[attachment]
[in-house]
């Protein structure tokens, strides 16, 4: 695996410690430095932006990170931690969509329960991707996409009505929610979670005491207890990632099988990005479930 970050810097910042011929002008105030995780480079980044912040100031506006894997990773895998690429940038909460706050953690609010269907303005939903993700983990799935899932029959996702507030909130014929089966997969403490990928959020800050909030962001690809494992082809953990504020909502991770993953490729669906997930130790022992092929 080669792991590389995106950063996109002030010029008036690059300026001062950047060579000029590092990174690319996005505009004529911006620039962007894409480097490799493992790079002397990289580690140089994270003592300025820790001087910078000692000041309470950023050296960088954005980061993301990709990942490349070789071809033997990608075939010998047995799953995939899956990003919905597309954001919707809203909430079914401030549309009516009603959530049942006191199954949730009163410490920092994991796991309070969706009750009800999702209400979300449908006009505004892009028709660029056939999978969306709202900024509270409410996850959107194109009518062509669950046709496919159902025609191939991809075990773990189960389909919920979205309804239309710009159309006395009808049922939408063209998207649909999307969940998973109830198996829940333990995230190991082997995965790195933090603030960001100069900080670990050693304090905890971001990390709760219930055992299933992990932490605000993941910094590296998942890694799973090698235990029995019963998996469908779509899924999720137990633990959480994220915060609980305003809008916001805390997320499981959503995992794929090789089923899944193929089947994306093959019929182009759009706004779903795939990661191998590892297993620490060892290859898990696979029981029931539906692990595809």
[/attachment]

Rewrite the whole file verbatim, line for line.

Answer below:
[in-house]
């Protein structure tokens, strides 16, 4: 695996410690430095932006990170931690969509329960991707996409009505929610979670005491207890990632099988990005479930 970050810097910042011929002008105030995780480079980044912040100031506006894997990773895998690429940038909460706050953690609010269907303005939903993700983990799935899932029959996702507030909130014929089966997969403490990928959020800050909030962001690809494992082809953990504020909502991770993953490729669906997930130790022992092929 080669792991590389995106950063996109002030010029008036690059300026001062950047060579000029590092990174690319996005505009004529911006620039962007894409480097490799493992790079002397990289580690140089994270003592300025820790001087910078000692000041309470950023050296960088954005980061993301990709990942490349070789071809033997990608075939010998047995799953995939899956990003919905597309954001919707809203909430079914401030549309009516009603959530049942006191199954949730009163410490920092994991796991309070969706009750009800999702209400979300449908006009505004892009028709660029056939999978969306709202900024509270409410996850959107194109009518062509669950046709496919159902025609191939991809075990773990189960389909919920979205309804239309710009159309006395009808049922939408063209998207649909999307969940998973109830198996829940333990995230190991082997995965790195933090603030960001100069900080670990050693304090905890971001990390709760219930055992299933992990932490605000993941910094590296998942890694799973090698235990029995019963998996469908779509899924999720137990633990959480994220915060609980305003809008916001805390997320499981959503995992794929090789089923899944193929089947994306093959019929182009759009706004779903795939990661191998590892297993620490060892290859898990696979029981029931539906692990595809």